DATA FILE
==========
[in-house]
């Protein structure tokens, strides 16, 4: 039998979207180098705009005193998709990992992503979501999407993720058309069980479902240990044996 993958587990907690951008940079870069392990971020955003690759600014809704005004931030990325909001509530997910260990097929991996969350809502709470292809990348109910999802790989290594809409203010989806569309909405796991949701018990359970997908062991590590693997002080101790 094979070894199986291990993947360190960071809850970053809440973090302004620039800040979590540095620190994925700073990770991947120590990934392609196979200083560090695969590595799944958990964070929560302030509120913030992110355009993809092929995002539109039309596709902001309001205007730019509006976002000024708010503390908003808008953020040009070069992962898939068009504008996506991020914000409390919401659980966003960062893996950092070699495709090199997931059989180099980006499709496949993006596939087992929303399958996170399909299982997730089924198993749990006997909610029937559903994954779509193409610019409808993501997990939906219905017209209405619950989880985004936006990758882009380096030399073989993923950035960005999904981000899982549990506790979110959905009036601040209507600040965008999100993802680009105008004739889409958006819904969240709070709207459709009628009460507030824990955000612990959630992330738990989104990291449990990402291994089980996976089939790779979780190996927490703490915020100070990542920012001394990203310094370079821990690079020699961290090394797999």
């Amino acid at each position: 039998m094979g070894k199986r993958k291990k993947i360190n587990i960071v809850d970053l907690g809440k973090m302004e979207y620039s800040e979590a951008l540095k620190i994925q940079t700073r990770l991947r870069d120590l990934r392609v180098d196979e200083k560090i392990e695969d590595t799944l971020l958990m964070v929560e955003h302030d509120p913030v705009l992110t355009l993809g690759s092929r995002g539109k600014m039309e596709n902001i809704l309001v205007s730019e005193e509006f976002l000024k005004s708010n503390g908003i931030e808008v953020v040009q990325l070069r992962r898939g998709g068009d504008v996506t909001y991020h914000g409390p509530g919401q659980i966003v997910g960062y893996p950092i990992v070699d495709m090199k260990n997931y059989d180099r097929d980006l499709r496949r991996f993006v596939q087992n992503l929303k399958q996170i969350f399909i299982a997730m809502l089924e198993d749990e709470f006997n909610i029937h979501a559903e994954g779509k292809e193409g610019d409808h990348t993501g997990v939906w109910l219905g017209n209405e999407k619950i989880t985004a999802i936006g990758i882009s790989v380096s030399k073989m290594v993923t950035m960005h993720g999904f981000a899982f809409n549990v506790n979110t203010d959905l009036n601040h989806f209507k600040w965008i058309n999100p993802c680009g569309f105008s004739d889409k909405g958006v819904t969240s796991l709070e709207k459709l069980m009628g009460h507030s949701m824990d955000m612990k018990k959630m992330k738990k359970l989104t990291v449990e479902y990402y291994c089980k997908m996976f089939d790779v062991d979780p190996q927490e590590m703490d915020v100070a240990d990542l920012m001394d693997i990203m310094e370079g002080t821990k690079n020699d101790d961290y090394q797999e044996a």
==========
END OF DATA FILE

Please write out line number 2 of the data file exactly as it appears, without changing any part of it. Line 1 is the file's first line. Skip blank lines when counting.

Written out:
């Protein structure tokens, strides 16, 4: 039998979207180098705009005193998709990992992503979501999407993720058309069980479902240990044996 993958587990907690951008940079870069392990971020955003690759600014809704005004931030990325909001509530997910260990097929991996969350809502709470292809990348109910999802790989290594809409203010989806569309909405796991949701018990359970997908062991590590693997002080101790 094979070894199986291990993947360190960071809850970053809440973090302004620039800040979590540095620190994925700073990770991947120590990934392609196979200083560090695969590595799944958990964070929560302030509120913030992110355009993809092929995002539109039309596709902001309001205007730019509006976002000024708010503390908003808008953020040009070069992962898939068009504008996506991020914000409390919401659980966003960062893996950092070699495709090199997931059989180099980006499709496949993006596939087992929303399958996170399909299982997730089924198993749990006997909610029937559903994954779509193409610019409808993501997990939906219905017209209405619950989880985004936006990758882009380096030399073989993923950035960005999904981000899982549990506790979110959905009036601040209507600040965008999100993802680009105008004739889409958006819904969240709070709207459709009628009460507030824990955000612990959630992330738990989104990291449990990402291994089980996976089939790779979780190996927490703490915020100070990542920012001394990203310094370079821990690079020699961290090394797999």